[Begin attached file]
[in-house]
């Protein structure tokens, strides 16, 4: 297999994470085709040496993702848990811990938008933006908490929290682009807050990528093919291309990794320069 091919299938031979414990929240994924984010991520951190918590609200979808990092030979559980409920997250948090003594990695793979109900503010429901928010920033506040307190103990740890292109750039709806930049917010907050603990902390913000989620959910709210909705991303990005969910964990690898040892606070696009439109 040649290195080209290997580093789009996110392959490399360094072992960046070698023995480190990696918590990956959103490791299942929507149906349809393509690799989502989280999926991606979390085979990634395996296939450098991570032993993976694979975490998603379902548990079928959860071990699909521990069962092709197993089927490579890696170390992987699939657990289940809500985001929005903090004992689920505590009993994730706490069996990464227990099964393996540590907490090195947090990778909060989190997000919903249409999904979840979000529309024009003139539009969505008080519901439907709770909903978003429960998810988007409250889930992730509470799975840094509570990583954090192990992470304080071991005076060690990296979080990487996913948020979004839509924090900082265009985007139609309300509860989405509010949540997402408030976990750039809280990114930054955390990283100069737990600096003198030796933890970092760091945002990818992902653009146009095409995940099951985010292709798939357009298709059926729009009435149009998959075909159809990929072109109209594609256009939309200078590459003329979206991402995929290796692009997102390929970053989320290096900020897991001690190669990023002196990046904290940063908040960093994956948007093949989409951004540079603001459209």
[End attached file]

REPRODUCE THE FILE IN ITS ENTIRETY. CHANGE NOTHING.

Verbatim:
[in-house]
């Protein structure tokens, strides 16, 4: 297999994470085709040496993702848990811990938008933006908490929290682009807050990528093919291309990794320069 091919299938031979414990929240994924984010991520951190918590609200979808990092030979559980409920997250948090003594990695793979109900503010429901928010920033506040307190103990740890292109750039709806930049917010907050603990902390913000989620959910709210909705991303990005969910964990690898040892606070696009439109 040649290195080209290997580093789009996110392959490399360094072992960046070698023995480190990696918590990956959103490791299942929507149906349809393509690799989502989280999926991606979390085979990634395996296939450098991570032993993976694979975490998603379902548990079928959860071990699909521990069962092709197993089927490579890696170390992987699939657990289940809500985001929005903090004992689920505590009993994730706490069996990464227990099964393996540590907490090195947090990778909060989190997000919903249409999904979840979000529309024009003139539009969505008080519901439907709770909903978003429960998810988007409250889930992730509470799975840094509570990583954090192990992470304080071991005076060690990296979080990487996913948020979004839509924090900082265009985007139609309300509860989405509010949540997402408030976990750039809280990114930054955390990283100069737990600096003198030796933890970092760091945002990818992902653009146009095409995940099951985010292709798939357009298709059926729009009435149009998959075909159809990929072109109209594609256009939309200078590459003329979206991402995929290796692009997102390929970053989320290096900020897991001690190669990023002196990046904290940063908040960093994956948007093949989409951004540079603001459209």